After a difficult year during the COVID-19 pandemic, local farmers, artisans and farmers’ markets have experienced a resurgence of enthusiasm for local buying and shopping.
According to the New York State Department of Agriculture and Markets, demand for markets goes beyond last year and the past decade – the state has more than 400 farmers’ markets, 250 stalls of farm and 10 mobile markets, all of which have grown at a “rapid rate” over the past decade, according to the ministry’s website. But local farmers say they have seen increased sales and interest in their produce since the start of the pandemic.
Columbia County is currently home to seven agricultural markets and stalls, two of which operate year-round, according to the department’s website, while Greene County has five.
Jeff Friedman, president and executive director of the Greene County Chamber of Commerce, said farmers’ markets have been busy this summer and the chamber has seen a slight increase in the number of local manufacturers joining.
âWe certainly think so and have seen a growing trend in all of the hamlets and towns in our county that are seeing more and more of these moms and dads physically making products in the county, and it’s been a really good one as a result. , pulled in the arm of the local economy, âFriedman said.
Alex Johnk, president of the Greene County Youth Fair and owner of Johnk Family Farm in Greenville, said during the pandemic his beef and pork farm stand saw demand double.
Johnk said the spike could be attributed to people concerned about shopping at grocery stores.
âIt’s a smaller crowd. It’s open spaces, it’s kind of a more heartwarming atmosphere, âJohnk said. âThe pandemic, when it first hit, and the packaging factories were shutting down and everything. There was a lot of food insecurity and people really wanted to reconnect to get things locally. “
Brent Zimmerman, owner of Lime Kiln Farm in Coxsackie, has his beef, lamb and olive oil products in Coxsackie and Copake markets, and he said the growing number of markets popping up in the area made it difficult to choose where to sell.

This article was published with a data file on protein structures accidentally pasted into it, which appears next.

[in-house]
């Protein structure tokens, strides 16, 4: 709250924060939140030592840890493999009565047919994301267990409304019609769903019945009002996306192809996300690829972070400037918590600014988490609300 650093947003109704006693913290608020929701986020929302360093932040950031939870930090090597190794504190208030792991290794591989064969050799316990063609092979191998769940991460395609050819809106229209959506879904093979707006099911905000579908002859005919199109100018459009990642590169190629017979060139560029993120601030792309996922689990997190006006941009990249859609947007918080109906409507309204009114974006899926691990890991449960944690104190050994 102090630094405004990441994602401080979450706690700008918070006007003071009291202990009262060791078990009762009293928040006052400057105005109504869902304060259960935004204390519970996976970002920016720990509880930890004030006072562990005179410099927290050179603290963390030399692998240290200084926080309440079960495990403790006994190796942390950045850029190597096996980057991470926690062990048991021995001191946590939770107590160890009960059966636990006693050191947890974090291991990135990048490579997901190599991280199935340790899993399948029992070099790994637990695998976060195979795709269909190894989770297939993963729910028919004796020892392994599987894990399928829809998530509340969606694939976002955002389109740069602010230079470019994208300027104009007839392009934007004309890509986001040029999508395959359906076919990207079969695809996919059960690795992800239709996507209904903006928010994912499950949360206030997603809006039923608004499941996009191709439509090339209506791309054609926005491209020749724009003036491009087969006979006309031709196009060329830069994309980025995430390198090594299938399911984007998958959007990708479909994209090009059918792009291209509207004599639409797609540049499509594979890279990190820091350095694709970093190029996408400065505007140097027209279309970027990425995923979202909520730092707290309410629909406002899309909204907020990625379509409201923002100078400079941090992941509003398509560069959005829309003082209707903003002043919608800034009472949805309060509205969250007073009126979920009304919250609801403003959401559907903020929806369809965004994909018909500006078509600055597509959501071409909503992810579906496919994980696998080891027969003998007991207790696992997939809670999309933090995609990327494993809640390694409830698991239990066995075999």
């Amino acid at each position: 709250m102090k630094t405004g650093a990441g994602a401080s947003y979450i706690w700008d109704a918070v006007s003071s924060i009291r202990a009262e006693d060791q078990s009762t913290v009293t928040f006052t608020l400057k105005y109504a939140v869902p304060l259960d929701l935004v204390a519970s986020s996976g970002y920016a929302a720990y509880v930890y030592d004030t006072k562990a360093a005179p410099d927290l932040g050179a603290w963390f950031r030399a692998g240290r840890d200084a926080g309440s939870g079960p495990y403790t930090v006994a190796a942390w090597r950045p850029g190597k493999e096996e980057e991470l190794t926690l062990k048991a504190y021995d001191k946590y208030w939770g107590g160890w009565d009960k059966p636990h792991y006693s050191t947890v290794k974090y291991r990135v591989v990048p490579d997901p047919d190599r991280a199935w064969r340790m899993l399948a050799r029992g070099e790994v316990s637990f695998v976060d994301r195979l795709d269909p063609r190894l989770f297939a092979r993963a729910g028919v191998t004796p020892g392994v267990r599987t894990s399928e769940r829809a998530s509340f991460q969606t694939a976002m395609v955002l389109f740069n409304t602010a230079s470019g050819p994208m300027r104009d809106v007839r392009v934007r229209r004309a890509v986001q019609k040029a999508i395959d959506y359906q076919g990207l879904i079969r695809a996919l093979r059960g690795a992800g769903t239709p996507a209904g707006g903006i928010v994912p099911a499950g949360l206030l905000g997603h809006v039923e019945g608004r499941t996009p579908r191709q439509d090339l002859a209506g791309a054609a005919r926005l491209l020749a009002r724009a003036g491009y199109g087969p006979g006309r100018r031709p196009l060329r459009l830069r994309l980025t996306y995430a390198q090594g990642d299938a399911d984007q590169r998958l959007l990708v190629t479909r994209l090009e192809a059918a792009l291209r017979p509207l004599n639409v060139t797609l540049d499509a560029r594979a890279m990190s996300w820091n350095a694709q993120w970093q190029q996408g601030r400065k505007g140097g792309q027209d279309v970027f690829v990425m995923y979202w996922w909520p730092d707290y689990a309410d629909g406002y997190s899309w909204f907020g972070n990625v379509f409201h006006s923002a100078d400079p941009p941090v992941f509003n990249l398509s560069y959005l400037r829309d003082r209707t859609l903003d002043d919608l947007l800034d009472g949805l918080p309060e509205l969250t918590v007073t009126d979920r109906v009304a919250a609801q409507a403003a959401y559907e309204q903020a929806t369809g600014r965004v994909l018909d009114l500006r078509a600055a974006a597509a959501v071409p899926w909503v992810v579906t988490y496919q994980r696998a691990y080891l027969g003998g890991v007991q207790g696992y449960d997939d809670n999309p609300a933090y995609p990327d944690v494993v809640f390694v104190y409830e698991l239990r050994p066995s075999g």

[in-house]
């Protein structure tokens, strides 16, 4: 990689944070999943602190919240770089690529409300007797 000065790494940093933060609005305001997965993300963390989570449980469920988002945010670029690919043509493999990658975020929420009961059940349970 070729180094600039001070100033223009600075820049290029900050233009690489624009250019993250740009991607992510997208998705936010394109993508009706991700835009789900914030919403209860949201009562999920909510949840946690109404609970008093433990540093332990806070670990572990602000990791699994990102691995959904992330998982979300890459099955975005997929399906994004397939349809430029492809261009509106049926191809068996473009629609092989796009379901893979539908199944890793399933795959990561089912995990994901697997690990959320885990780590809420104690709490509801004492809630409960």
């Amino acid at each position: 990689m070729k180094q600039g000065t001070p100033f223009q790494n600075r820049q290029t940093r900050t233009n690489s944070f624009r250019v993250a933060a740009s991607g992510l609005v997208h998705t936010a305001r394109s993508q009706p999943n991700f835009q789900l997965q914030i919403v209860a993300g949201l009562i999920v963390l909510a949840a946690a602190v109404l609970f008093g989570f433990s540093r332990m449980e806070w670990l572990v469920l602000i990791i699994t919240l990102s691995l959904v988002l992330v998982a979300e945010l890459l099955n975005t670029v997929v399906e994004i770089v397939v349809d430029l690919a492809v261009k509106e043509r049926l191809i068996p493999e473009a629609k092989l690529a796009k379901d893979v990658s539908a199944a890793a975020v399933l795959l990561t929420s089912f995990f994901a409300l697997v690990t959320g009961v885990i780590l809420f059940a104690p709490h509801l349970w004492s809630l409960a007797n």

âIt’s hard to decide which ones to do because some are more popular than others and obviously we have to make the most of our day because we’re so busy,â Zimmerman said. âSo if you take six hours of your day to make a deal, it has to pay off. “
Zimmerman said in his experience, the loss of restaurant and store sales during the pandemic was offset by increased sales at farmers’ markets.
âIt’s just that more people are happier and compelled to cook at home and rediscover the pleasure of cooking,â Zimmerman said.
This year in particular, Zimmerman said he appreciates markets more than he did two years ago because customers are friendlier and genuinely care about his produce and his farm.
âMaybe there was a little reset button to be a neighbor again,â he said.
Despite local support, Zimmerman said farming via COVID-19 is still “a tough game” with rising costs for gas, feed and hay.
For some, the pandemic has served as an inspiration to bring communities together through locally grown produce and handicrafts. Sam Duncan founded the Two Ladies Market in January, which takes place the first and third Saturday of every month at Greenville Drive-In, when she realized the locals needed something to get them out of the house.
The market initially received 300 requests from vendors, Duncan said, and every Saturday between 40 and 50 sell products such as wildflower arrangements, local honey, crystals, baked goods, meat and produce. , among others.
Duncan, who also makes goat’s milk products from her farm, said the community has come out and come back every weekend for items they’ve found they love.
âThis is a perfect opportunity to take advantage of something – but not for me as a craftsman too – for the whole community to come together and do this for Greenville,â she said.